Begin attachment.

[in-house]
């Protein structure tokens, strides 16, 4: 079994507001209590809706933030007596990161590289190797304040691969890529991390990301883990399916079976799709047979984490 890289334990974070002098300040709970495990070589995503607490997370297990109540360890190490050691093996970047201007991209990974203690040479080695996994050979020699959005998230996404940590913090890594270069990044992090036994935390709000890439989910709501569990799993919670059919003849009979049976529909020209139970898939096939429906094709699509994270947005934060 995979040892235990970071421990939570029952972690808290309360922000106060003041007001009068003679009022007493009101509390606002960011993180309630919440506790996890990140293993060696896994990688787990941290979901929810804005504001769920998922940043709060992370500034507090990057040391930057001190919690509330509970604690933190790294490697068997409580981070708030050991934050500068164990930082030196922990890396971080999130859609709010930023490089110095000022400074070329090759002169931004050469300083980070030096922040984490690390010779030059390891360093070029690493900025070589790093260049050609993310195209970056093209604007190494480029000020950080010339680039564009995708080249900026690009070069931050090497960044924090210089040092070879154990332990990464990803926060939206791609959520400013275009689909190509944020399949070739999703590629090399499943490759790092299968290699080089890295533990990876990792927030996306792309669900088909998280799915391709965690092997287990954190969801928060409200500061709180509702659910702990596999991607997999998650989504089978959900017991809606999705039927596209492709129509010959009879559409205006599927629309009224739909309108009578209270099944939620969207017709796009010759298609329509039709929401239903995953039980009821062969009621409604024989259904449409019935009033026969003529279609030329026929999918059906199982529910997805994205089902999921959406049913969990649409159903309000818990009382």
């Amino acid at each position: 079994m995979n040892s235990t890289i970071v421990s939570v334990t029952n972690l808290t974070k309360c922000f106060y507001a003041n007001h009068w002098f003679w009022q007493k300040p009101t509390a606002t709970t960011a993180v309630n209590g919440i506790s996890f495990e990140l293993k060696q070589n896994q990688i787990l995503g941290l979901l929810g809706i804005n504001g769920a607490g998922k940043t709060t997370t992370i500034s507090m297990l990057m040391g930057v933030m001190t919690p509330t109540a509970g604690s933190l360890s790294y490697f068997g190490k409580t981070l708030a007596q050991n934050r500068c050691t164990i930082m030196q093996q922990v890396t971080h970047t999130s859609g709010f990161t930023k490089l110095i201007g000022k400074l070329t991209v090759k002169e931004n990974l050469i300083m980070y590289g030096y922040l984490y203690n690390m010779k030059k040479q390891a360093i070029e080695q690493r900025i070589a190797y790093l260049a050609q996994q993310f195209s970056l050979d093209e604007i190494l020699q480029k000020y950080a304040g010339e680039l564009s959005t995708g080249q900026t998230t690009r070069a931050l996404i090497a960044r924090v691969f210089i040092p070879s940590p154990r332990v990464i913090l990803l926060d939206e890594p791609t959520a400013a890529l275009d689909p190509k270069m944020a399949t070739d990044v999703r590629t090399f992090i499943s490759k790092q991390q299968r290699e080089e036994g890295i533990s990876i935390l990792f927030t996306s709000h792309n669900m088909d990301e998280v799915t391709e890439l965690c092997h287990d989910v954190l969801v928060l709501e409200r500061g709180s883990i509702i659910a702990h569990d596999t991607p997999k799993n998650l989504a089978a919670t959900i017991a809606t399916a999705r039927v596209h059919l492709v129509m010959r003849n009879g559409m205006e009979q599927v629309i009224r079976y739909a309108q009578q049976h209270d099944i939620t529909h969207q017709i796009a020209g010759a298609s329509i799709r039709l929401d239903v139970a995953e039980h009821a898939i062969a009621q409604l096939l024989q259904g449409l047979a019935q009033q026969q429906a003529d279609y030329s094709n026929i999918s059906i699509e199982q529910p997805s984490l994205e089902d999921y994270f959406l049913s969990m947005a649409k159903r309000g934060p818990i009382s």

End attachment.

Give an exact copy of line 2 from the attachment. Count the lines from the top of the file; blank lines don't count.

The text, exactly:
């Protein structure tokens, strides 16, 4: 079994507001209590809706933030007596990161590289190797304040691969890529991390990301883990399916079976799709047979984490 890289334990974070002098300040709970495990070589995503607490997370297990109540360890190490050691093996970047201007991209990974203690040479080695996994050979020699959005998230996404940590913090890594270069990044992090036994935390709000890439989910709501569990799993919670059919003849009979049976529909020209139970898939096939429906094709699509994270947005934060 995979040892235990970071421990939570029952972690808290309360922000106060003041007001009068003679009022007493009101509390606002960011993180309630919440506790996890990140293993060696896994990688787990941290979901929810804005504001769920998922940043709060992370500034507090990057040391930057001190919690509330509970604690933190790294490697068997409580981070708030050991934050500068164990930082030196922990890396971080999130859609709010930023490089110095000022400074070329090759002169931004050469300083980070030096922040984490690390010779030059390891360093070029690493900025070589790093260049050609993310195209970056093209604007190494480029000020950080010339680039564009995708080249900026690009070069931050090497960044924090210089040092070879154990332990990464990803926060939206791609959520400013275009689909190509944020399949070739999703590629090399499943490759790092299968290699080089890295533990990876990792927030996306792309669900088909998280799915391709965690092997287990954190969801928060409200500061709180509702659910702990596999991607997999998650989504089978959900017991809606999705039927596209492709129509010959009879559409205006599927629309009224739909309108009578209270099944939620969207017709796009010759298609329509039709929401239903995953039980009821062969009621409604024989259904449409019935009033026969003529279609030329026929999918059906199982529910997805994205089902999921959406049913969990649409159903309000818990009382």